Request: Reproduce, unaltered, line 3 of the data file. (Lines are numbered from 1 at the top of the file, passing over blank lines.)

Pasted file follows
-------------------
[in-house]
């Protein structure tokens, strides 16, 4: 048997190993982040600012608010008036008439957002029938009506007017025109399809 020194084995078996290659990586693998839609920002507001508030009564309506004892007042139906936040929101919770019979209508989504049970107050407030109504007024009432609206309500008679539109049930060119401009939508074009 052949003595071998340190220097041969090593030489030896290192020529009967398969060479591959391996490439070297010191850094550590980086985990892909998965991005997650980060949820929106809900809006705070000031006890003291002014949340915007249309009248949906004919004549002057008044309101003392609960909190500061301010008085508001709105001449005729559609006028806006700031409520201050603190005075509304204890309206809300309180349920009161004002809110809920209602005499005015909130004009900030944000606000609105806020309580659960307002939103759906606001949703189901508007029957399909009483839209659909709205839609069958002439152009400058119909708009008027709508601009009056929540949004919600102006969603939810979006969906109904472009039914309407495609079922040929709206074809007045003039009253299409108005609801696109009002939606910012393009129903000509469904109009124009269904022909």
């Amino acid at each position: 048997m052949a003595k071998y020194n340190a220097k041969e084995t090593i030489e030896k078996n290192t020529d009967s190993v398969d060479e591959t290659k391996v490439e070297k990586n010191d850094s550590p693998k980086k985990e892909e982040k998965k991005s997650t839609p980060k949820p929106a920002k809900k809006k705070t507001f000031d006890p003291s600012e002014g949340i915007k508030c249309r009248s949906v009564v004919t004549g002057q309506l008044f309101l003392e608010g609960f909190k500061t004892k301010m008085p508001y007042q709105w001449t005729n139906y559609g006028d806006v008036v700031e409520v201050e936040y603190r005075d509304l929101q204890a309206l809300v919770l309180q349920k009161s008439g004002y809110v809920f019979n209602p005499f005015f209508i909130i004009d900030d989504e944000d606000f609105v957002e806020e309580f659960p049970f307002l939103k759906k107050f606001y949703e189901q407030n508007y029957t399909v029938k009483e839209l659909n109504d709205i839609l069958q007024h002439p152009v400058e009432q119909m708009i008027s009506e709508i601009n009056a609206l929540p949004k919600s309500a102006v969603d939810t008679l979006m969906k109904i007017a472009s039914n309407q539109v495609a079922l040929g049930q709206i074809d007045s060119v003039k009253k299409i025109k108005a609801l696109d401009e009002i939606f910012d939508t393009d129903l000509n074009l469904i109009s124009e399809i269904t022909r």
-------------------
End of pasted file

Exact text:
């Amino acid at each position: 048997m052949a003595k071998y020194n340190a220097k041969e084995t090593i030489e030896k078996n290192t020529d009967s190993v398969d060479e591959t290659k391996v490439e070297k990586n010191d850094s550590p693998k980086k985990e892909e982040k998965k991005s997650t839609p980060k949820p929106a920002k809900k809006k705070t507001f000031d006890p003291s600012e002014g949340i915007k508030c249309r009248s949906v009564v004919t004549g002057q309506l008044f309101l003392e608010g609960f909190k500061t004892k301010m008085p508001y007042q709105w001449t005729n139906y559609g006028d806006v008036v700031e409520v201050e936040y603190r005075d509304l929101q204890a309206l809300v919770l309180q349920k009161s008439g004002y809110v809920f019979n209602p005499f005015f209508i909130i004009d900030d989504e944000d606000f609105v957002e806020e309580f659960p049970f307002l939103k759906k107050f606001y949703e189901q407030n508007y029957t399909v029938k009483e839209l659909n109504d709205i839609l069958q007024h002439p152009v400058e009432q119909m708009i008027s009506e709508i601009n009056a609206l929540p949004k919600s309500a102006v969603d939810t008679l979006m969906k109904i007017a472009s039914n309407q539109v495609a079922l040929g049930q709206i074809d007045s060119v003039k009253k299409i025109k108005a609801l696109d401009e009002i939606f910012d939508t393009d129903l000509n074009l469904i109009s124009e399809i269904t022909r």